Can I put in one more complaint? This play is the start of a line of plays regarding women in war that Rivendell has planned for its season. When other dramas out there are far more authentic to women’s experience of war, I wonder what was involved to pick a drama as stereotypical and derivative as this one.

      Well, that’s enough from me, for now. Once again: production, good; play, mediocre.

  2. thanks so much, Anna, for visitng our site, and adding your voice to the discussion. For me, one of the best moments of theatre take place after a production is over and I get to talk about it with others – the exchanging of ideas and opinions can be exciting (and at times frustrating if they don’t agree with me!). Thus we welcome dialogue, good and bad, on our site. Part of blogging is the interaction with others on the net, so the more the merrier. Thanks again for reading!

    Scotty Zacher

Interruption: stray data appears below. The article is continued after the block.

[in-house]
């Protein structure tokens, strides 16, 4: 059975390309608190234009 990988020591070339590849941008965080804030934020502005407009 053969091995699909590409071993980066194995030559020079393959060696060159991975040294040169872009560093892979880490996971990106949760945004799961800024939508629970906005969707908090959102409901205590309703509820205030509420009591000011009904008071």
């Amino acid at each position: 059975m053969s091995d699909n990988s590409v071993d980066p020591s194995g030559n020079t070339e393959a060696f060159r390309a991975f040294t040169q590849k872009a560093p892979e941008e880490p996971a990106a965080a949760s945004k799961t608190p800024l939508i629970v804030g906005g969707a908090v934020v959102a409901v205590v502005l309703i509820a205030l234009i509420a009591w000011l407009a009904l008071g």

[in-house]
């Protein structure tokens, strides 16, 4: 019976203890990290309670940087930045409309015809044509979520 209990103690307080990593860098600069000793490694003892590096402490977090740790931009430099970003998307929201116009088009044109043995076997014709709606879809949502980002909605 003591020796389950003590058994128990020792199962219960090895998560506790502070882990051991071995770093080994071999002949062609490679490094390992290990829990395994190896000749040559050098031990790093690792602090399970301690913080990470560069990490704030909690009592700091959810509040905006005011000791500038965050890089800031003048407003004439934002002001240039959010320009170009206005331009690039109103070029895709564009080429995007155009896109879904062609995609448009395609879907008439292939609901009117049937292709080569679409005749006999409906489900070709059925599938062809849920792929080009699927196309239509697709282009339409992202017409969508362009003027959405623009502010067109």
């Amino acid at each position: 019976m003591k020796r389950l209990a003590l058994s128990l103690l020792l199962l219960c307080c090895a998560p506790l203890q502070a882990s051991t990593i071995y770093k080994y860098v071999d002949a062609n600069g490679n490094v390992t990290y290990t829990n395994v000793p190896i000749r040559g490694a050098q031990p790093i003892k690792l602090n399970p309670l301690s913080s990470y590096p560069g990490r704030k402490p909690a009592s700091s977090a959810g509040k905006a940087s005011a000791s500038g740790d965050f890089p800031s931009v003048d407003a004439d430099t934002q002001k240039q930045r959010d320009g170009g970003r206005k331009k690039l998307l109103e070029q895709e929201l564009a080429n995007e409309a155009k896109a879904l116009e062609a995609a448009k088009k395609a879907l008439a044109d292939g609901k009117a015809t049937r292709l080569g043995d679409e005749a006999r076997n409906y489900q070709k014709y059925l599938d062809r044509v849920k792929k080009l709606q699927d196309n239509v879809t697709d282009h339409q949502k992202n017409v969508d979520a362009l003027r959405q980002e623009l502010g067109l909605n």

Founder/editor, ChicagoTheaterBlog

    • Thanks, Scotty and Paige for your responses. I guess this is one time where just being a theater goer can be an advantage. Maybe because my mind works (dreams or daydreams) in the way that the dream sequences did, I was able to “read” between the characters lines to see/feel what you didn’t. But I’m also a romantic, which probably helps.

      • You are not alone in your response to the play. Many others share your view about how emotionally moving it was. I guess it just wasn’t enough for me.

Leave a Reply

Fill in your details below or click an icon to log in: Logo

You are commenting using your account. Log Out /  Change )

Google photo

You are commenting using your Google account. Log Out /  Change )

Twitter picture

You are commenting using your Twitter account. Log Out /  Change )

Facebook photo

You are commenting using your Facebook account. Log Out /  Change )

Connecting to %s

%d bloggers like this: